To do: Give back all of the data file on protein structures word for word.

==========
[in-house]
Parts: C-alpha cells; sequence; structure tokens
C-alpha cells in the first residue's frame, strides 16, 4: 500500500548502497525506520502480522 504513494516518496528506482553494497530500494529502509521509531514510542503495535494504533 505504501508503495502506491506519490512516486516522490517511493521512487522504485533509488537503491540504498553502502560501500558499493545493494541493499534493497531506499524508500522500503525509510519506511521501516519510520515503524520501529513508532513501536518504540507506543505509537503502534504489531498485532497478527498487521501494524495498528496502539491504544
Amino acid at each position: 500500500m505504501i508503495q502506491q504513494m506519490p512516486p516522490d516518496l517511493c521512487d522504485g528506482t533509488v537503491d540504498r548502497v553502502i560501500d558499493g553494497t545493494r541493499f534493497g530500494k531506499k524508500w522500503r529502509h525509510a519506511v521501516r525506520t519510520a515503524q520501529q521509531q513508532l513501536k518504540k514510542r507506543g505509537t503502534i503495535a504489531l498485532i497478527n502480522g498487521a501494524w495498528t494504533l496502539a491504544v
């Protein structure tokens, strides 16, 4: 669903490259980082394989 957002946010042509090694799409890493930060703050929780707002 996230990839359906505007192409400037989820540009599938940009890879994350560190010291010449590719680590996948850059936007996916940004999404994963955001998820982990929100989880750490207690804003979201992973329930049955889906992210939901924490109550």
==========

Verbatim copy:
[in-house]
Parts: C-alpha cells; sequence; structure tokens
C-alpha cells in the first residue's frame, strides 16, 4: 500500500548502497525506520502480522 504513494516518496528506482553494497530500494529502509521509531514510542503495535494504533 505504501508503495502506491506519490512516486516522490517511493521512487522504485533509488537503491540504498553502502560501500558499493545493494541493499534493497531506499524508500522500503525509510519506511521501516519510520515503524520501529513508532513501536518504540507506543505509537503502534504489531498485532497478527498487521501494524495498528496502539491504544
Amino acid at each position: 500500500m505504501i508503495q502506491q504513494m506519490p512516486p516522490d516518496l517511493c521512487d522504485g528506482t533509488v537503491d540504498r548502497v553502502i560501500d558499493g553494497t545493494r541493499f534493497g530500494k531506499k524508500w522500503r529502509h525509510a519506511v521501516r525506520t519510520a515503524q520501529q521509531q513508532l513501536k518504540k514510542r507506543g505509537t503502534i503495535a504489531l498485532i497478527n502480522g498487521a501494524w495498528t494504533l496502539a491504544v
């Protein structure tokens, strides 16, 4: 669903490259980082394989 957002946010042509090694799409890493930060703050929780707002 996230990839359906505007192409400037989820540009599938940009890879994350560190010291010449590719680590996948850059936007996916940004999404994963955001998820982990929100989880750490207690804003979201992973329930049955889906992210939901924490109550």